The Seven-Tier Stone Pagoda at Jeongamsa Temple in Gangwon-do.
Hello Again Everyone!!
Jeongamsa Temple, which was first built in 638, was established by Jajang-yulsa to house the Buddha’s remains. The Jeokmyeol Bogung is one of five alongside the famed Tongdosa Temple and Beopheungsa Temple. Nestled amongst the folds of Mt. Hambaeksan, and alongside Jajang Stream, lies the temple.
The first temple buildings at Jeongamsa Temple to greet you are the monks’ dorms and a jovial stone statue of the dharma. Up above, and off in the distance, you can see one of the highlights, the seven-tier stone pagoda hovering over top the temple off on the neighbouring hillside.
The closer you get to the temple courtyard and you’ll see the temple’s bell pavilion, which is uniquely perched alongside the neighbouring stream. Across the bridge to the right and you’ll see the Jeokmyeol Bogung main hall. The brown weather-worn exterior of the hall is plain in appearance. The interior to this hall is void of altar statues much like Tongdosa Temple; instead, a window, which seems to be covered by gold, looks out onto an embankment where the Buddha’s remains are purportedly buried. While not as elaborate as the Geumgang Gyedan Altar at Tongdosa Temple, this shrine is just as venerated as any of the other historic sites that house the Buddha’s remains. Interestingly, and just out in front of the main hall, is a tree that is supposedly from Jajang-yulsa’s walking stick. If true, this would make the tree almost 1400 years old.
Back across the bridge, and you’ll come to a small collection of shrine halls. The first, which almost looks like the monks’ dorms, is the Gwaneeum-jeon. Inside sits a solitary statue of Gwanseeum-bosal (The Bodhisattva of Compassion). Up a set of stairs, and past the temple’s kitchen, are two additional halls. The first of the smaller sized shrine halls is dedicated to the founding monk of Jeongamsa Temple: Jajang-yulsa. The second hall is the Samseong-gak, which houses an emaciated mural of Dokseong (The Recluse), a rather plain looking Chilseong (The Seven Stars) mural, and a mural dedicated to Sanshin (The Mountain Spirit) who wears a rather unique hat/turban.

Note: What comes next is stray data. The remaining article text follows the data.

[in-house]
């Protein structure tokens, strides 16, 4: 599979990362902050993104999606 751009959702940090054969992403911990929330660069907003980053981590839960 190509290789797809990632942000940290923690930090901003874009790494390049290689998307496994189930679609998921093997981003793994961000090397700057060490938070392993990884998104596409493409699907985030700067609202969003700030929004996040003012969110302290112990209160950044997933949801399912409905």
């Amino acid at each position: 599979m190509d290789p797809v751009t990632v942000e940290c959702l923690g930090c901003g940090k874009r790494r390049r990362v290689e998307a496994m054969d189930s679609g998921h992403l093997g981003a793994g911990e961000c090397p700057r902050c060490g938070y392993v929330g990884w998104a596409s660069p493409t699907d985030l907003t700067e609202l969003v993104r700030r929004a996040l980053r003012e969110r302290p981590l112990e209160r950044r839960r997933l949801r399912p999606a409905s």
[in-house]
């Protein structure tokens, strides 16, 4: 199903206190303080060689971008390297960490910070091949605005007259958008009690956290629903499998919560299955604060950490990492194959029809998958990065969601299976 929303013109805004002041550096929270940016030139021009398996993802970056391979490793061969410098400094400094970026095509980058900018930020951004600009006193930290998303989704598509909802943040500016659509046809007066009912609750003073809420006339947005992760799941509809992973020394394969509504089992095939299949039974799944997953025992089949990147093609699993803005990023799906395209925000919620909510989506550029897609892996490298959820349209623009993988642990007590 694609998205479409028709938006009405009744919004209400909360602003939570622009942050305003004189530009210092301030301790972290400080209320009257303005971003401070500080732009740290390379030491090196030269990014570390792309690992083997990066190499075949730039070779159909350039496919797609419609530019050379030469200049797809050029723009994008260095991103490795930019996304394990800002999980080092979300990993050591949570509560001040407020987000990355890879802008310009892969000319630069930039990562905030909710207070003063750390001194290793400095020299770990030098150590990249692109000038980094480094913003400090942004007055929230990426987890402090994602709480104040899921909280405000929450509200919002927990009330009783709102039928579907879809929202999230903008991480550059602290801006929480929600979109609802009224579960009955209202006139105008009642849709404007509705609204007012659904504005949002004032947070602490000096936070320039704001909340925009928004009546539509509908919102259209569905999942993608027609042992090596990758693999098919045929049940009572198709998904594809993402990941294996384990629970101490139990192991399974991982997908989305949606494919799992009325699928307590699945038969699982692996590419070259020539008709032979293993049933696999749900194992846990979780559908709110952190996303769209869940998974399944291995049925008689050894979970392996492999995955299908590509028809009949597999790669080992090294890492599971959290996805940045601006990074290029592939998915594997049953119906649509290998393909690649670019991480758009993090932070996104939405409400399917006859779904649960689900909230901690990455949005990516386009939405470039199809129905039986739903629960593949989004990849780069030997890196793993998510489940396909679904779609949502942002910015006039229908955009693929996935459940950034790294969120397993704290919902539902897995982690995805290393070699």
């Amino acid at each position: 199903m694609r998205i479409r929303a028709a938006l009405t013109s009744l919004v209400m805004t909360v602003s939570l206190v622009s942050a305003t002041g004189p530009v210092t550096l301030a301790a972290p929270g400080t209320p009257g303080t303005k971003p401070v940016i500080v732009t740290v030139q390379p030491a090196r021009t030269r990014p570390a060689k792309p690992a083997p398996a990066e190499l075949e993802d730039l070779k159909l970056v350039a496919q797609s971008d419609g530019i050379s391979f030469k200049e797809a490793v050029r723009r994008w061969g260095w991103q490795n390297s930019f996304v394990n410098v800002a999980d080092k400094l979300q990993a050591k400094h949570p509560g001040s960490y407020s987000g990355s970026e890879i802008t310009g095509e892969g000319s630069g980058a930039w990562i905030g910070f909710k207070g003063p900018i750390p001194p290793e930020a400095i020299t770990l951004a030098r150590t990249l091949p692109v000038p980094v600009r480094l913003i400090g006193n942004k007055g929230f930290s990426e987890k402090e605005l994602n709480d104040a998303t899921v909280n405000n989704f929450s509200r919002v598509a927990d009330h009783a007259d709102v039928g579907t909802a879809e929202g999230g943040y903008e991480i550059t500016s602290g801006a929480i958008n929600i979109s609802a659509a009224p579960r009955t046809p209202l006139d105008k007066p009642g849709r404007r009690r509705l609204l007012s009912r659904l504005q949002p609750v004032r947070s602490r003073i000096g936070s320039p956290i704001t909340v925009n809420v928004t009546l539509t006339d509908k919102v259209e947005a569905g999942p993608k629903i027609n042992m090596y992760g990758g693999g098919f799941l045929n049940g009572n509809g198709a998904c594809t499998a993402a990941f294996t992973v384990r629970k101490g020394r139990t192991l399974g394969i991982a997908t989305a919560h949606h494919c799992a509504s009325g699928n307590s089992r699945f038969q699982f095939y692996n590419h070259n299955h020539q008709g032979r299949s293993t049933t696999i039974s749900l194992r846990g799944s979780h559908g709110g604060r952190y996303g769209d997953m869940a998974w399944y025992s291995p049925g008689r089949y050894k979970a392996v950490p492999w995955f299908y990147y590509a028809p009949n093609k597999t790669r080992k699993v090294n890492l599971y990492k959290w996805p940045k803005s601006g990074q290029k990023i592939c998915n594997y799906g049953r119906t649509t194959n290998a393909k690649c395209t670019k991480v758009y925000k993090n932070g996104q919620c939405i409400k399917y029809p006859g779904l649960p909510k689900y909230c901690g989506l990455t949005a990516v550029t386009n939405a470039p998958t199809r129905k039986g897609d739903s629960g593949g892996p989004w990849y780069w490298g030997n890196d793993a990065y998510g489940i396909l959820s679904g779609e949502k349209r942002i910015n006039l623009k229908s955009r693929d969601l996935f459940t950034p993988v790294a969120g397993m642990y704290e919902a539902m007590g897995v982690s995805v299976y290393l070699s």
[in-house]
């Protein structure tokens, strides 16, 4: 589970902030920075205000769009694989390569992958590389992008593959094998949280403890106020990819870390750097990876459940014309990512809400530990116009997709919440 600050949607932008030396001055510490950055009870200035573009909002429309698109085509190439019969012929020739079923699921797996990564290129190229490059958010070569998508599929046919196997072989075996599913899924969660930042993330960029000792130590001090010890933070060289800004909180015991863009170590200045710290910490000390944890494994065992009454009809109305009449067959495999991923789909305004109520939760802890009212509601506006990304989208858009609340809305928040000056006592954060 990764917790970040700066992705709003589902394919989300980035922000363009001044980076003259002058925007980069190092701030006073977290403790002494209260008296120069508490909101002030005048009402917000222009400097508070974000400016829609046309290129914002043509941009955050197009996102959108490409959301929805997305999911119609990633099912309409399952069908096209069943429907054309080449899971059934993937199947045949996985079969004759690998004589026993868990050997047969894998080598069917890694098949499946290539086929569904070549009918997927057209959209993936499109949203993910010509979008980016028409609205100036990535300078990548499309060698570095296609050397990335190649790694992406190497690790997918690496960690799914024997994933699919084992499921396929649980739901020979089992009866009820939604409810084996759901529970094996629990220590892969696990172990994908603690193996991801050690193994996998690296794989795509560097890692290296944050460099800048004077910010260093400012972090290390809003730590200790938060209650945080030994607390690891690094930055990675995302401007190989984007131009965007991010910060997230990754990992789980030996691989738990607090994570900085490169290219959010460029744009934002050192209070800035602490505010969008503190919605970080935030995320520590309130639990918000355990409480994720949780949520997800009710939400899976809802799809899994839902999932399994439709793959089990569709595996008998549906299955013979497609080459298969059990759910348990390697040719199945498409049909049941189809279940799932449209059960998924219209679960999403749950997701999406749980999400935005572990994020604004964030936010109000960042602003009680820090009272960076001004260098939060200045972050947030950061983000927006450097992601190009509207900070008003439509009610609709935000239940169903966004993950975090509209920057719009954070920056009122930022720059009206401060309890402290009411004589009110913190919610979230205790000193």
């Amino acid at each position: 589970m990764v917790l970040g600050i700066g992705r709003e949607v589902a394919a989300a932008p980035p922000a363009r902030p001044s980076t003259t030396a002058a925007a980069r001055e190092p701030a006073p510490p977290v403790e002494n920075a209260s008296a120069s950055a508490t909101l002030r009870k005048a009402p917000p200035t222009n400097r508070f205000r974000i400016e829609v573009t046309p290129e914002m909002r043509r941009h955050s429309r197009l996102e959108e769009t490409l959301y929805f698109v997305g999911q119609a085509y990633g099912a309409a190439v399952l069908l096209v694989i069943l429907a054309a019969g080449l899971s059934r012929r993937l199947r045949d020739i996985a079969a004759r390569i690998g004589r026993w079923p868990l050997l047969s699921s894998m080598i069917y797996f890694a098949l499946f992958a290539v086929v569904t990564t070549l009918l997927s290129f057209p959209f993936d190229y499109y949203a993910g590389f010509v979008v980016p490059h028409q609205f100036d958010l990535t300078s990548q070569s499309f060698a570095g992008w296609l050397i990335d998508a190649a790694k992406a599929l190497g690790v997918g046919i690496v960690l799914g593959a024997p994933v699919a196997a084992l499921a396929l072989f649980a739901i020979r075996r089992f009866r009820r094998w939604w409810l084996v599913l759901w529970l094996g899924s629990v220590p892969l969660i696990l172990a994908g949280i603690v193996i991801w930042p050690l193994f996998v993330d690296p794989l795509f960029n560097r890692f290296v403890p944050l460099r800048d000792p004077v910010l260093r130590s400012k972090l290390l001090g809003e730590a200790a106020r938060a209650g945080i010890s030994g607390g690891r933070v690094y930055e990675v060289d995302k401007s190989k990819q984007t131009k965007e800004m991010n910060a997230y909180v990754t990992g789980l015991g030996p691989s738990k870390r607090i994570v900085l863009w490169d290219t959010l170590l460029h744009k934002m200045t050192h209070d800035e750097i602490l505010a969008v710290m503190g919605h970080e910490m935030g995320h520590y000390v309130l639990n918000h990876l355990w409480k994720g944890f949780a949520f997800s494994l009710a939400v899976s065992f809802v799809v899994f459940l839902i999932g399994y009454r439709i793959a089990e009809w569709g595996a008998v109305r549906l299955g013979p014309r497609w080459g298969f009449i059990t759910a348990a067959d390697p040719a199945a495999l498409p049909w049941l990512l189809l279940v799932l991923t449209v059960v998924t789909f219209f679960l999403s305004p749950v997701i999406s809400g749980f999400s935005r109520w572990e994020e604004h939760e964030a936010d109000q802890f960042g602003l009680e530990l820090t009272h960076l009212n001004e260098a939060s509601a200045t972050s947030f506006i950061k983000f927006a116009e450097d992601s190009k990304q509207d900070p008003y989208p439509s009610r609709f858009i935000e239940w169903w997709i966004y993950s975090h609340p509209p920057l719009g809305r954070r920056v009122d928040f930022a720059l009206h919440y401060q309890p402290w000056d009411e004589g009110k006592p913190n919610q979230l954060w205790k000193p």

The final structure to have a look at is the seven-tier brick pagoda that dates back to the Goryeo Dynasty (918-1392). The pagoda, which lies ten minutes up a hillside trail, was built from quartz bricks. Throughout the years, it’s been repaired numerous times with the most recent being 1972, when the Buddha’s sari (crystallized remains) and some scrolls were retrieved from the brick pagoda. There is a door at the base of the pagoda with wind chimes adorning each angle of the pagoda. Out in front is a place for devotees to pray, and you get a great view of the neighbouring countryside and Jeongamsa Temple down below.
HOW TO GET THERE: From the Gohan Intercity Bus Terminal, you’ll need to take the “Manhang” bus. This bus leaves four times a day at 6:40 a.m., 9:50 a.m., 2:10 p.m., and 7:00 p.m. The bus ride only takes ten minutes, and you’ll need to get off at the Jeongamsa stop.
OVERALL RATING: 8/10. While smaller in size compared to the more prominent Jeokmyeol Bogung temples, Jeongamsa Temple has a charm all to its own. Because it’s one of the historic repositories of the Buddha’s remains, it rates as highly as it does. But when you add into the mix the seven-tier stone pagoda overlooking the temple, as well as the historic main hall, Jeongamsa Temple can make for a pleasant visit to this remote part of Gangwon-do.
The beautiful forest and mountains that surround Jeongamsa Temple.
The jovial dharma with the temple in the background.
The temple’s bell pavilion.
The tree that grew from Jajang-yulsa’s staff.
The Jeokmyeol Bogung at Jeongamsa Temple.
The hillside shrine halls.
A look at Dokseong inside the Samseong-gak.
The uniquely attired Sanshin.
The view from the shrine hall that houses a painting of Jajang-yulsa.
The seven-tier brick pagoda that overlooks Jeongamsa Temple.
A better look at its beauty.
Jeongamsa Temple down below.
One last look at the ancient pagoda.